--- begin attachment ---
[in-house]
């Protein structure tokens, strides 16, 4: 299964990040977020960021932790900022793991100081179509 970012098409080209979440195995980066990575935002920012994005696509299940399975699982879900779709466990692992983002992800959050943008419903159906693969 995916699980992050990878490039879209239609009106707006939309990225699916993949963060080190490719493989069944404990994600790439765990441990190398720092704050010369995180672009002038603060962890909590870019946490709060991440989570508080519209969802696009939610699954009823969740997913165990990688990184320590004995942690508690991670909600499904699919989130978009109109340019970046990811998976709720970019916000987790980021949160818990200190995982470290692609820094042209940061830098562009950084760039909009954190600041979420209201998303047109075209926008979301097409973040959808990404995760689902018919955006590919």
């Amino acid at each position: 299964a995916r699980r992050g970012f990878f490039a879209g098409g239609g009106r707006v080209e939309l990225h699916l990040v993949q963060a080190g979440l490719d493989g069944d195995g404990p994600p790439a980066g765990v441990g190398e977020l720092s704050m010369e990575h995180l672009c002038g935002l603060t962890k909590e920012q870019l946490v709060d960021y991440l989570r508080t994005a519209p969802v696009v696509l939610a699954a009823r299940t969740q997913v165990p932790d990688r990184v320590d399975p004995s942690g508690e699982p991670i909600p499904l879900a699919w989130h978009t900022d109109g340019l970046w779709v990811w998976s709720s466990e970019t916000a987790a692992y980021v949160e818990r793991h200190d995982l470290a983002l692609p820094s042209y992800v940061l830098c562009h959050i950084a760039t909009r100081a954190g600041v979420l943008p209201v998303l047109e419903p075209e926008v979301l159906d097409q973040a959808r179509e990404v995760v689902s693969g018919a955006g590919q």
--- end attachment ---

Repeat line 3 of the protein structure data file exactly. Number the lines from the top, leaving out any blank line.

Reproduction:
């Amino acid at each position: 299964a995916r699980r992050g970012f990878f490039a879209g098409g239609g009106r707006v080209e939309l990225h699916l990040v993949q963060a080190g979440l490719d493989g069944d195995g404990p994600p790439a980066g765990v441990g190398e977020l720092s704050m010369e990575h995180l672009c002038g935002l603060t962890k909590e920012q870019l946490v709060d960021y991440l989570r508080t994005a519209p969802v696009v696509l939610a699954a009823r299940t969740q997913v165990p932790d990688r990184v320590d399975p004995s942690g508690e699982p991670i909600p499904l879900a699919w989130h978009t900022d109109g340019l970046w779709v990811w998976s709720s466990e970019t916000a987790a692992y980021v949160e818990r793991h200190d995982l470290a983002l692609p820094s042209y992800v940061l830098c562009h959050i950084a760039t909009r100081a954190g600041v979420l943008p209201v998303l047109e419903p075209e926008v979301l159906d097409q973040a959808r179509e990404v995760v689902s693969g018919a955006g590919q």